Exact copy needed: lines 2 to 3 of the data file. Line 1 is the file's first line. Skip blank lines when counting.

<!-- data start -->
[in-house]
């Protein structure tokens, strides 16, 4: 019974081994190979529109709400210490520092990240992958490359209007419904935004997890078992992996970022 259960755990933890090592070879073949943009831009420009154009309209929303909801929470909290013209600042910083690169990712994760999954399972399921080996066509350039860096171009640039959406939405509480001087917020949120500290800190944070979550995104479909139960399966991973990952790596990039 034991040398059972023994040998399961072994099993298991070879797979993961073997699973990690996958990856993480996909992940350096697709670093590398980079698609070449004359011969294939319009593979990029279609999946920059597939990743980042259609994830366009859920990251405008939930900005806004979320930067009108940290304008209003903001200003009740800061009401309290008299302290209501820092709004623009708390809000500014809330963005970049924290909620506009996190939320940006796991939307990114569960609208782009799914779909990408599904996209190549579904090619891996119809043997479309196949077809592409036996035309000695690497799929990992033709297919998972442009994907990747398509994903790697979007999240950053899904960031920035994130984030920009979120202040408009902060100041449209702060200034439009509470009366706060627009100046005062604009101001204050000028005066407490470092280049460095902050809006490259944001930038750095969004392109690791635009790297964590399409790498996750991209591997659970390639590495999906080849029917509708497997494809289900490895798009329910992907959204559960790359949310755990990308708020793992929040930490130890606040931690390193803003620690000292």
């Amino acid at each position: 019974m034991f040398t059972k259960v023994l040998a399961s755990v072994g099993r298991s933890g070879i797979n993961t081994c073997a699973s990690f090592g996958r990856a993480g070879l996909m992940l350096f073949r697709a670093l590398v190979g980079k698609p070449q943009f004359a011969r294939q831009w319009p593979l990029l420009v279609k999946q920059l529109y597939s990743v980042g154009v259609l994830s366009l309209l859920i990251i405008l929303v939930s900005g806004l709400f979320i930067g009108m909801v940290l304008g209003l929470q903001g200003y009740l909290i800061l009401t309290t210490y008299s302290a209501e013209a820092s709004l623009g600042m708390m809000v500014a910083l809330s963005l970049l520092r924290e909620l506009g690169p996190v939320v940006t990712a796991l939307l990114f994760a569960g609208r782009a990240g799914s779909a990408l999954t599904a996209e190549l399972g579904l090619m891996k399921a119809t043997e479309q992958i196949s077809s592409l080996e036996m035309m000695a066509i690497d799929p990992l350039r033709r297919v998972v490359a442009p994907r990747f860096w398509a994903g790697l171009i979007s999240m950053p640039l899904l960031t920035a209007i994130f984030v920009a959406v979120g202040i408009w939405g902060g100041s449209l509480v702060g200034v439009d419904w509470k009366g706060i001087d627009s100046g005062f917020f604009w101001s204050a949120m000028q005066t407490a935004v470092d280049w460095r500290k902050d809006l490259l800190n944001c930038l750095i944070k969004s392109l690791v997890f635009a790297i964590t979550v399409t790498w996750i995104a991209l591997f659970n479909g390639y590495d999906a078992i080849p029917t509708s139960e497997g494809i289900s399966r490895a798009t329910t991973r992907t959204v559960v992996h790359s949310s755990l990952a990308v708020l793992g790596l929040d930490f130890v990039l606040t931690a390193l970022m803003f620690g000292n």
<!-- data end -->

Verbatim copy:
């Protein structure tokens, strides 16, 4: 019974081994190979529109709400210490520092990240992958490359209007419904935004997890078992992996970022 259960755990933890090592070879073949943009831009420009154009309209929303909801929470909290013209600042910083690169990712994760999954399972399921080996066509350039860096171009640039959406939405509480001087917020949120500290800190944070979550995104479909139960399966991973990952790596990039 034991040398059972023994040998399961072994099993298991070879797979993961073997699973990690996958990856993480996909992940350096697709670093590398980079698609070449004359011969294939319009593979990029279609999946920059597939990743980042259609994830366009859920990251405008939930900005806004979320930067009108940290304008209003903001200003009740800061009401309290008299302290209501820092709004623009708390809000500014809330963005970049924290909620506009996190939320940006796991939307990114569960609208782009799914779909990408599904996209190549579904090619891996119809043997479309196949077809592409036996035309000695690497799929990992033709297919998972442009994907990747398509994903790697979007999240950053899904960031920035994130984030920009979120202040408009902060100041449209702060200034439009509470009366706060627009100046005062604009101001204050000028005066407490470092280049460095902050809006490259944001930038750095969004392109690791635009790297964590399409790498996750991209591997659970390639590495999906080849029917509708497997494809289900490895798009329910992907959204559960790359949310755990990308708020793992929040930490130890606040931690390193803003620690000292």
């Amino acid at each position: 019974m034991f040398t059972k259960v023994l040998a399961s755990v072994g099993r298991s933890g070879i797979n993961t081994c073997a699973s990690f090592g996958r990856a993480g070879l996909m992940l350096f073949r697709a670093l590398v190979g980079k698609p070449q943009f004359a011969r294939q831009w319009p593979l990029l420009v279609k999946q920059l529109y597939s990743v980042g154009v259609l994830s366009l309209l859920i990251i405008l929303v939930s900005g806004l709400f979320i930067g009108m909801v940290l304008g209003l929470q903001g200003y009740l909290i800061l009401t309290t210490y008299s302290a209501e013209a820092s709004l623009g600042m708390m809000v500014a910083l809330s963005l970049l520092r924290e909620l506009g690169p996190v939320v940006t990712a796991l939307l990114f994760a569960g609208r782009a990240g799914s779909a990408l999954t599904a996209e190549l399972g579904l090619m891996k399921a119809t043997e479309q992958i196949s077809s592409l080996e036996m035309m000695a066509i690497d799929p990992l350039r033709r297919v998972v490359a442009p994907r990747f860096w398509a994903g790697l171009i979007s999240m950053p640039l899904l960031t920035a209007i994130f984030v920009a959406v979120g202040i408009w939405g902060g100041s449209l509480v702060g200034v439009d419904w509470k009366g706060i001087d627009s100046g005062f917020f604009w101001s204050a949120m000028q005066t407490a935004v470092d280049w460095r500290k902050d809006l490259l800190n944001c930038l750095i944070k969004s392109l690791v997890f635009a790297i964590t979550v399409t790498w996750i995104a991209l591997f659970n479909g390639y590495d999906a078992i080849p029917t509708s139960e497997g494809i289900s399966r490895a798009t329910t991973r992907t959204v559960v992996h790359s949310s755990l990952a990308v708020l793992g790596l929040d930490f130890v990039l606040t931690a390193l970022m803003f620690g000292n």